Bone armor

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Fossil osteodermata of the extinct crocodile Deinosuchus

A Carapace is a special form of the construction of the outer skin, as at today, turtles and crocodiles can be found. In these animals, the skin is reinforced by flat plates of bone, the osteoderms . As with crocodiles, these can be embedded in the skin and overgrown by it or, as with most turtles, directly represent the outer covering.

The crocodile's bone armor

The crocodiles have bone plates mainly on their backs. The uppermost skin layer of the animals, the cornea (stratum corneum), consists of a varying number of layers of collagen fibers . The crocodiles do not molt, the top layer is renewed by simple abrasion.

Mississippi alligator ( Alligator mississippiensis )

The horny back scales consist of keeled horn plates, which are known as back shields. Ossified plates lie beneath these shields. Depending on the species, there are four to ten plates lying next to each other, which are arranged in several longitudinal rows, each longitudinal row corresponds to a vertebra of the spine . The shields in the neck of the animals, the nuchal plates, are underlaid with osteoderms and form species-typical patterns. The ventral shields of most species are flat and square and almost all species have no bony plates here. On the tail, the belly shields and the back shields form rings, which in the front area have a scale comb on both sides that merges into a single scale comb towards the tip of the tail. All other parts of the body also have horn shields, in some species bone reinforcements can also form on the extremities, neck and even on the eyelids . The very strongly ossified species in particular are usually rather small and relatively immobile, such as the smooth-fronted caimans (genus Paleosuchus ) and the stump crocodile ( Osteolaemus tetraspis ). The black caiman ( Melanosuchus niger ), however, is one of the large crocodile species, despite its strong armor. Other larger species such as the saltwater crocodile ( Crocodylus porosus ) protect themselves primarily through their size and accordingly have less well-developed bone armor.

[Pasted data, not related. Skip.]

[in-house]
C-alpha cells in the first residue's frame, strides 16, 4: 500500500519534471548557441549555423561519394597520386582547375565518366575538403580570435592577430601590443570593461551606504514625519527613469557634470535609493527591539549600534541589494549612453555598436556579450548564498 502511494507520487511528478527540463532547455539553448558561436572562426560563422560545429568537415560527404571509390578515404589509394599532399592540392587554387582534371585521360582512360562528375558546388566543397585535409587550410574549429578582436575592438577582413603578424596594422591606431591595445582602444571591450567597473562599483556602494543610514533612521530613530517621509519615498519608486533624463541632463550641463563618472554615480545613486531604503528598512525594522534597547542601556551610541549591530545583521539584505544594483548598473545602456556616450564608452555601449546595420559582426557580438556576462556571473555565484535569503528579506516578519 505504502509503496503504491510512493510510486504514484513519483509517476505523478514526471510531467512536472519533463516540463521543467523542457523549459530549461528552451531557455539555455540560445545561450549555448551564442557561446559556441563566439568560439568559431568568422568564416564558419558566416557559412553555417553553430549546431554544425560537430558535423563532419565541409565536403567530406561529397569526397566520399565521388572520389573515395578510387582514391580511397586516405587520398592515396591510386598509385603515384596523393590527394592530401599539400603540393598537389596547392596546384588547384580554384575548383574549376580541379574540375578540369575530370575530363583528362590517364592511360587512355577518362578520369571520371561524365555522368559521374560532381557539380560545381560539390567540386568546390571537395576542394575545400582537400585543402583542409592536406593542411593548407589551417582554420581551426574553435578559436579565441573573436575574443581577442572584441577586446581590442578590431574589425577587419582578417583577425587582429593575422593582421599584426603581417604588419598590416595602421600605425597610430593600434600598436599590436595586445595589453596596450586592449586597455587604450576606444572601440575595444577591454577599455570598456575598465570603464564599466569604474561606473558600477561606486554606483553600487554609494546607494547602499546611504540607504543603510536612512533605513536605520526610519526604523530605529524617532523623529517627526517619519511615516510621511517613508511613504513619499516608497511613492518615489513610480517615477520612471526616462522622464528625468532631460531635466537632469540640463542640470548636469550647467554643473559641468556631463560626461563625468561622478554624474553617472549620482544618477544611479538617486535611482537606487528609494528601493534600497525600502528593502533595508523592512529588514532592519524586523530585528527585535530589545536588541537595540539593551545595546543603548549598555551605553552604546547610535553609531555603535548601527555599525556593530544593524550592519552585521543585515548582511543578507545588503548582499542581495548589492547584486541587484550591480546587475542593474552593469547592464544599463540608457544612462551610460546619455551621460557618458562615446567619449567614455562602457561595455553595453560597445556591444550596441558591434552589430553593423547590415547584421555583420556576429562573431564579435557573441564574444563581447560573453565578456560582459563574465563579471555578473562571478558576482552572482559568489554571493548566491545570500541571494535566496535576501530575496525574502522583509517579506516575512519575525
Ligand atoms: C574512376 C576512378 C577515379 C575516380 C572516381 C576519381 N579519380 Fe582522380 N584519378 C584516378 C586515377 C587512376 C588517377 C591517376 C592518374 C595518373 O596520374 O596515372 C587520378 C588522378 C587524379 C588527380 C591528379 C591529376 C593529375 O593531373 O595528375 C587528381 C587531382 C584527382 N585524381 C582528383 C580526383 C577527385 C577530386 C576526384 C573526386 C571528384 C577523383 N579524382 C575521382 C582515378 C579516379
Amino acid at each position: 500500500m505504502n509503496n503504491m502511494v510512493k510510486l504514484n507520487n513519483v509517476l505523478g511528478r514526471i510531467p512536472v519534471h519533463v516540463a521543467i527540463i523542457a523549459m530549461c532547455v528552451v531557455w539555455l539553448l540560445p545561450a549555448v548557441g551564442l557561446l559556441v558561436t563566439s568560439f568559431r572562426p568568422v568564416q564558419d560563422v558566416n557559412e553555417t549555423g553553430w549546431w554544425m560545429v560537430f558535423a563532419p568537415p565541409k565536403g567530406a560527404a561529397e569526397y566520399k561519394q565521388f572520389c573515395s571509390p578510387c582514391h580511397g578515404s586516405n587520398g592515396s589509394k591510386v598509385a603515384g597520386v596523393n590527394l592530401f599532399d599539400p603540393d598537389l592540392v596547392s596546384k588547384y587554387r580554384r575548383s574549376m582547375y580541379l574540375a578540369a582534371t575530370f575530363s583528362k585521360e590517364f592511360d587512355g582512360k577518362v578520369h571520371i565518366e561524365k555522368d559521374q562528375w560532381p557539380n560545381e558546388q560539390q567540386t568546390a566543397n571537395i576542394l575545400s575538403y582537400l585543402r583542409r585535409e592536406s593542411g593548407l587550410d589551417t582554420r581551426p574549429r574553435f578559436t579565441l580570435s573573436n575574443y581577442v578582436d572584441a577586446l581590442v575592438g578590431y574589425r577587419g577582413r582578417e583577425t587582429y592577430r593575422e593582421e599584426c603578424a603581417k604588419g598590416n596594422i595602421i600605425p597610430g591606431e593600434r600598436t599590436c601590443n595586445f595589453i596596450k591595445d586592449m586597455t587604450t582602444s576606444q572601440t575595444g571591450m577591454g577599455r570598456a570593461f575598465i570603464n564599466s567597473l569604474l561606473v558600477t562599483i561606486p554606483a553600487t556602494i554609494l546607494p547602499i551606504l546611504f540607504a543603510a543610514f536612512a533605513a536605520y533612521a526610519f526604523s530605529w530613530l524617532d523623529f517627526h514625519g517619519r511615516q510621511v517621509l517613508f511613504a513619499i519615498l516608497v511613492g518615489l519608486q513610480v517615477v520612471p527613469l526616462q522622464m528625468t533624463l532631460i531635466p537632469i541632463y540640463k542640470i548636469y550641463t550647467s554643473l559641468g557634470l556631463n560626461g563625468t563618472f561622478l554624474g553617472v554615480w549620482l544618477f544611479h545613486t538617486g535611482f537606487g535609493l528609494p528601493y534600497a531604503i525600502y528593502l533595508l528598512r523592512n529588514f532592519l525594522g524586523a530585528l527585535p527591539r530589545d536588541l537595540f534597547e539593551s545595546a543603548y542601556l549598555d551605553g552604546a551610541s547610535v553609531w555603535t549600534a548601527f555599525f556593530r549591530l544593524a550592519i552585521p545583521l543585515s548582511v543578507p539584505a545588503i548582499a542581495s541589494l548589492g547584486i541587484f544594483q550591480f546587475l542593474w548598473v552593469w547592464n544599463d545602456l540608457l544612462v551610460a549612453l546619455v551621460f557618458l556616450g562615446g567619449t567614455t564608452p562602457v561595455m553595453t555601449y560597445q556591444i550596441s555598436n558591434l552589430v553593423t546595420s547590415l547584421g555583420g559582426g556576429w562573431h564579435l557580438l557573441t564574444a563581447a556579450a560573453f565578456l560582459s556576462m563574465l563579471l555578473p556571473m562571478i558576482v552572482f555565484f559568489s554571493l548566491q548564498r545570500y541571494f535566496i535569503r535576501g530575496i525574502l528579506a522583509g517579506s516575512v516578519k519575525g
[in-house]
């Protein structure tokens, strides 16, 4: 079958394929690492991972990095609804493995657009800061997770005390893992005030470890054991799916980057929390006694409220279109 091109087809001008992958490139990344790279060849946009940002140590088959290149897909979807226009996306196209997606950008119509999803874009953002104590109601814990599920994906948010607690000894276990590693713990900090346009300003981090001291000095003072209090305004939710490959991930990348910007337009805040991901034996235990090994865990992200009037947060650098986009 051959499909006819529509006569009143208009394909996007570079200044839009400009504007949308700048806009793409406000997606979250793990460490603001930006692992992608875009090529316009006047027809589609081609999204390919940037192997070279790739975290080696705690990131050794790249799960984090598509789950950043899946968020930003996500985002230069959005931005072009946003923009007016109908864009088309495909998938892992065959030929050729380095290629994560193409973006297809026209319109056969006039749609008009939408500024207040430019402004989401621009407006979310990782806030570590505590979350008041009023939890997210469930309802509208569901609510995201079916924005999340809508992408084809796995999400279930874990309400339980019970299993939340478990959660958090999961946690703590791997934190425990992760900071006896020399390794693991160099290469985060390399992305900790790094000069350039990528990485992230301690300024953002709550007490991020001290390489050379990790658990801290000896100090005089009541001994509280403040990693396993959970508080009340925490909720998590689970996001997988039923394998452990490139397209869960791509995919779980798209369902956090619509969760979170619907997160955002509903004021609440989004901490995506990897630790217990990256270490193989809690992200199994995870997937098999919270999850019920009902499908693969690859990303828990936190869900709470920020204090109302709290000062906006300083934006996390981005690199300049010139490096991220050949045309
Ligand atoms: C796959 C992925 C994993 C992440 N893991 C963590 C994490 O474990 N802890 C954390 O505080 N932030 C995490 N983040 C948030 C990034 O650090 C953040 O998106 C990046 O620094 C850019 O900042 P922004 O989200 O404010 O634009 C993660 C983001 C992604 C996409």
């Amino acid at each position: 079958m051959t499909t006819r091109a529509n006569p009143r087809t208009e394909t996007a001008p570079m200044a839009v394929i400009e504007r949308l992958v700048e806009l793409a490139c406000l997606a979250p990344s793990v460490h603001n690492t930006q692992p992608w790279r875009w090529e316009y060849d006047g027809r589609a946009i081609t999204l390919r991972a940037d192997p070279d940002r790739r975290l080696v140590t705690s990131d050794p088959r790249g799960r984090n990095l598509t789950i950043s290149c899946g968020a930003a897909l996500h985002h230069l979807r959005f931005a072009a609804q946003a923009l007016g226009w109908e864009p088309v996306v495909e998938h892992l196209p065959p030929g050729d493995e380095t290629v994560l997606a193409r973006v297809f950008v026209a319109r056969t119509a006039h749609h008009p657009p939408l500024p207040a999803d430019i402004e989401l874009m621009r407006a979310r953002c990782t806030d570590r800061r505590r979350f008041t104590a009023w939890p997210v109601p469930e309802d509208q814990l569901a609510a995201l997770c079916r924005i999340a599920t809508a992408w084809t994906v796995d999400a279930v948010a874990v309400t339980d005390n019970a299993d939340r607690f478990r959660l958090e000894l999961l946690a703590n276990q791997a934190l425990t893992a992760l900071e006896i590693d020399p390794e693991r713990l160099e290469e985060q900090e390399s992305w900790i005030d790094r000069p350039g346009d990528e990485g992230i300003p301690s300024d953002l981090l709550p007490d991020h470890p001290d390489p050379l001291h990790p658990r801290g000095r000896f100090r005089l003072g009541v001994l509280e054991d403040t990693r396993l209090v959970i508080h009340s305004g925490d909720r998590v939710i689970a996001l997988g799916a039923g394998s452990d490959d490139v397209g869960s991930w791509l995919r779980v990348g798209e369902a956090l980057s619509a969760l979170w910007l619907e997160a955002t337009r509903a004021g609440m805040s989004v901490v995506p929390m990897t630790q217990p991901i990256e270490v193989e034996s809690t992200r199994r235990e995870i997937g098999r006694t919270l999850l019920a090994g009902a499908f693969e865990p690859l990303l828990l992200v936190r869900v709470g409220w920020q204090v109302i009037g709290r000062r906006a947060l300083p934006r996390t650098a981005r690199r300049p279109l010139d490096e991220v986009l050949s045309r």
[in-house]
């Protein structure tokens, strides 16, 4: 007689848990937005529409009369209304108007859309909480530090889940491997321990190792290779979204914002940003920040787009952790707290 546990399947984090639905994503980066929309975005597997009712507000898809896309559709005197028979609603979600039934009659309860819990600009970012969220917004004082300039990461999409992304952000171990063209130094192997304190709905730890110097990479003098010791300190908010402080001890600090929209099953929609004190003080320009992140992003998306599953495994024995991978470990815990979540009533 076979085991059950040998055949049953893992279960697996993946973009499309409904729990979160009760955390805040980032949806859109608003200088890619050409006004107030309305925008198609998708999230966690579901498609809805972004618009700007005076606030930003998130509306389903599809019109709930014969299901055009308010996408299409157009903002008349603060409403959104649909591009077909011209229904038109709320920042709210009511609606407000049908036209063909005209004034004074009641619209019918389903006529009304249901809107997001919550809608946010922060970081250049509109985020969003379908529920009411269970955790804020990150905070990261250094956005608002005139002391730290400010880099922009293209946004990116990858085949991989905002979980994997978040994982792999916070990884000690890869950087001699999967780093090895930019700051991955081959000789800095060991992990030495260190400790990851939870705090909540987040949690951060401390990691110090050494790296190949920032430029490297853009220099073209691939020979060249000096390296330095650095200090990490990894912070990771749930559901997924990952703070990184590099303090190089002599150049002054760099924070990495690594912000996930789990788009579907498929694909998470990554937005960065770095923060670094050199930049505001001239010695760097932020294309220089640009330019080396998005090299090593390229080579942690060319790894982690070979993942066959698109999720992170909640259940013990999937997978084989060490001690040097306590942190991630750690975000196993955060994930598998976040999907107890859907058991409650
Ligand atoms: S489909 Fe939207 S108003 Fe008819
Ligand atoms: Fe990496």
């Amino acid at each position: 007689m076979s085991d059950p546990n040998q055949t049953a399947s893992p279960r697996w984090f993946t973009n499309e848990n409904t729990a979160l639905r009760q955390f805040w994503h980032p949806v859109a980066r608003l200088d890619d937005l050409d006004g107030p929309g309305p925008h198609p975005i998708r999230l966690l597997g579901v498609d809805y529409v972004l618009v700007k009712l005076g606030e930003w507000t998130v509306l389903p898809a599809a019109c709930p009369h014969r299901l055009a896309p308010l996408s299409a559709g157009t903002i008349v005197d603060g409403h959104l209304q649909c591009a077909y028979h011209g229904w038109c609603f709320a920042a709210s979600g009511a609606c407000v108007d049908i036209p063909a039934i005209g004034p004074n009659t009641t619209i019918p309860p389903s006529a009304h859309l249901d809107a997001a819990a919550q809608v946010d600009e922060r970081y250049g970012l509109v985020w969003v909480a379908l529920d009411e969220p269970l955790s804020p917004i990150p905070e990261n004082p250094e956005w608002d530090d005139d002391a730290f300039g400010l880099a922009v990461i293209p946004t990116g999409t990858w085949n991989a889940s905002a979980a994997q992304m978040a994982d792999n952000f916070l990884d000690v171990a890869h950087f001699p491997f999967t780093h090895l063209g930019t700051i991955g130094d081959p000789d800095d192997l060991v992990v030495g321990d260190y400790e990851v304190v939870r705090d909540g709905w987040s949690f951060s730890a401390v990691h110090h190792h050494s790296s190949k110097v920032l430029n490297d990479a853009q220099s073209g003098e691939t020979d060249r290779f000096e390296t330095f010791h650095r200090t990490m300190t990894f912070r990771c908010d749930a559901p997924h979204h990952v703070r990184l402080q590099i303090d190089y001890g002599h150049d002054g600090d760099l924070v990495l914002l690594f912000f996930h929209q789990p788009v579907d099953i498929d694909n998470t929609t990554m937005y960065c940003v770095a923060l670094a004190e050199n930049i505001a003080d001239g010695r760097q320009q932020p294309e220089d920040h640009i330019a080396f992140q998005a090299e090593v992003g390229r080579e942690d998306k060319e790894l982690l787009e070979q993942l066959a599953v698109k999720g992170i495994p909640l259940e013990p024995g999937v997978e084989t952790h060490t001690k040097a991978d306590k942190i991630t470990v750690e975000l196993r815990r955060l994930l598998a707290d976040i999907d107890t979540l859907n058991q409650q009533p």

The bone shell of the turtles

The preparation shows the inside of the shell of a Moorish tortoise ( Testudo graeca )

With the turtles the bone armor forms the typical "shell" consisting of a back armor ( carapace ) and a breast armor ( plastron ). These are connected to one another by the "bridge". The tank is in the lowermost layer of solid bone, which are evolutionarily have formed from the spine, ribs and pelvis. There is a layer of skin over the bone. In the softshell turtles , this skin is leathery, whereas the other species have the typical armor shields made of horny substance .

The appearance of the entire tank can vary greatly depending on the type. The back armor in many species has one or three longitudinal keels. This keel is particularly prominent among the mute turtles . Different species (for example the box turtle and the hinge turtle ) can fold up their belly shell with the help of a hinge and thus close the entire shell. A hinge in the carapace of the jointed turtle has a similar function .

Typical diseases of the turtle shell are shell necrosis and shell fracture .

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